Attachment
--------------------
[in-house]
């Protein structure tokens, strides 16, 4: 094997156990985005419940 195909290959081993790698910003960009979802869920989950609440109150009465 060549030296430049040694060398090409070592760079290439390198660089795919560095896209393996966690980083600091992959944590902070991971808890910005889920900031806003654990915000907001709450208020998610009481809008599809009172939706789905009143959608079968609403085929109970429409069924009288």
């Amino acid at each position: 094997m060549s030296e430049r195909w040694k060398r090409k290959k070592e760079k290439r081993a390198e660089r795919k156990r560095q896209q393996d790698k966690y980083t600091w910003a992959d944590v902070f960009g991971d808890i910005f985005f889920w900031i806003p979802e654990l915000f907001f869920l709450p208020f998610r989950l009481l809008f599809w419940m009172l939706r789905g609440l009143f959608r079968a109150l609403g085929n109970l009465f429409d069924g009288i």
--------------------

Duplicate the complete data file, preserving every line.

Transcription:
[in-house]
């Protein structure tokens, strides 16, 4: 094997156990985005419940 195909290959081993790698910003960009979802869920989950609440109150009465 060549030296430049040694060398090409070592760079290439390198660089795919560095896209393996966690980083600091992959944590902070991971808890910005889920900031806003654990915000907001709450208020998610009481809008599809009172939706789905009143959608079968609403085929109970429409069924009288």
């Amino acid at each position: 094997m060549s030296e430049r195909w040694k060398r090409k290959k070592e760079k290439r081993a390198e660089r795919k156990r560095q896209q393996d790698k966690y980083t600091w910003a992959d944590v902070f960009g991971d808890i910005f985005f889920w900031i806003p979802e654990l915000f907001f869920l709450p208020f998610r989950l009481l809008f599809w419940m009172l939706r789905g609440l009143f959608r079968a109150l609403g085929n109970l009465f429409d069924g009288i």